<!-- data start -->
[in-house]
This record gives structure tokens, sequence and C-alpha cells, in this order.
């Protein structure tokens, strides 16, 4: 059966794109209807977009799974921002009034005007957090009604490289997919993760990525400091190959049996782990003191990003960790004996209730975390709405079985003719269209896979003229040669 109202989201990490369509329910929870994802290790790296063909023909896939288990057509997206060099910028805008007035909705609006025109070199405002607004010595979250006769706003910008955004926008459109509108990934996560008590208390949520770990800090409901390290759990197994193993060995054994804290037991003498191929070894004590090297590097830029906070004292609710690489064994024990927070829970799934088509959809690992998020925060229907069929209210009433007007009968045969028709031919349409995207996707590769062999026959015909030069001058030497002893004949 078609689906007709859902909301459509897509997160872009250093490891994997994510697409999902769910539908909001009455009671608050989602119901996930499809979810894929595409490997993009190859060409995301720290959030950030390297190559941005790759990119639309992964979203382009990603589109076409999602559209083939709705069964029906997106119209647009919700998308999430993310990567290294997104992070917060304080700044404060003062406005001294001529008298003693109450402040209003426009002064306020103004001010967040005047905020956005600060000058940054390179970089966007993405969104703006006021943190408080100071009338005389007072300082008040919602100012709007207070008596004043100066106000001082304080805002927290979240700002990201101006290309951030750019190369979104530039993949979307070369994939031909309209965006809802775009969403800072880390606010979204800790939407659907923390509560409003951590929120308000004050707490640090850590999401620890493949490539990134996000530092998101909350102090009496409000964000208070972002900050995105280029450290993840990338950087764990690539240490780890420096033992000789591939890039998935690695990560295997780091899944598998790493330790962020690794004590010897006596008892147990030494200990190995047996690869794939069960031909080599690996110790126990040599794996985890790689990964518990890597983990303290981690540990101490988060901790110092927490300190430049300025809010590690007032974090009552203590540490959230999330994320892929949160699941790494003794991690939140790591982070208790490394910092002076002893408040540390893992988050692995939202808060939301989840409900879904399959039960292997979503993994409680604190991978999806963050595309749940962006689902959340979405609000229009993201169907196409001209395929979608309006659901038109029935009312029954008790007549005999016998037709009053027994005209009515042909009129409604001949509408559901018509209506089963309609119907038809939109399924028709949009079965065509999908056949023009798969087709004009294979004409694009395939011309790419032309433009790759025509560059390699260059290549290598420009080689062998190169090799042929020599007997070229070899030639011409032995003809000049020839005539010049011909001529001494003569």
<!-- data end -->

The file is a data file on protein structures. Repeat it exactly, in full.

[in-house]
This record gives structure tokens, sequence and C-alpha cells, in this order.
């Protein structure tokens, strides 16, 4: 059966794109209807977009799974921002009034005007957090009604490289997919993760990525400091190959049996782990003191990003960790004996209730975390709405079985003719269209896979003229040669 109202989201990490369509329910929870994802290790790296063909023909896939288990057509997206060099910028805008007035909705609006025109070199405002607004010595979250006769706003910008955004926008459109509108990934996560008590208390949520770990800090409901390290759990197994193993060995054994804290037991003498191929070894004590090297590097830029906070004292609710690489064994024990927070829970799934088509959809690992998020925060229907069929209210009433007007009968045969028709031919349409995207996707590769062999026959015909030069001058030497002893004949 078609689906007709859902909301459509897509997160872009250093490891994997994510697409999902769910539908909001009455009671608050989602119901996930499809979810894929595409490997993009190859060409995301720290959030950030390297190559941005790759990119639309992964979203382009990603589109076409999602559209083939709705069964029906997106119209647009919700998308999430993310990567290294997104992070917060304080700044404060003062406005001294001529008298003693109450402040209003426009002064306020103004001010967040005047905020956005600060000058940054390179970089966007993405969104703006006021943190408080100071009338005389007072300082008040919602100012709007207070008596004043100066106000001082304080805002927290979240700002990201101006290309951030750019190369979104530039993949979307070369994939031909309209965006809802775009969403800072880390606010979204800790939407659907923390509560409003951590929120308000004050707490640090850590999401620890493949490539990134996000530092998101909350102090009496409000964000208070972002900050995105280029450290993840990338950087764990690539240490780890420096033992000789591939890039998935690695990560295997780091899944598998790493330790962020690794004590010897006596008892147990030494200990190995047996690869794939069960031909080599690996110790126990040599794996985890790689990964518990890597983990303290981690540990101490988060901790110092927490300190430049300025809010590690007032974090009552203590540490959230999330994320892929949160699941790494003794991690939140790591982070208790490394910092002076002893408040540390893992988050692995939202808060939301989840409900879904399959039960292997979503993994409680604190991978999806963050595309749940962006689902959340979405609000229009993201169907196409001209395929979608309006659901038109029935009312029954008790007549005999016998037709009053027994005209009515042909009129409604001949509408559901018509209506089963309609119907038809939109399924028709949009079965065509999908056949023009798969087709004009294979004409694009395939011309790419032309433009790759025509560059390699260059290549290598420009080689062998190169090799042929020599007997070229070899030639011409032995003809000049020839005539010049011909001529001494003569």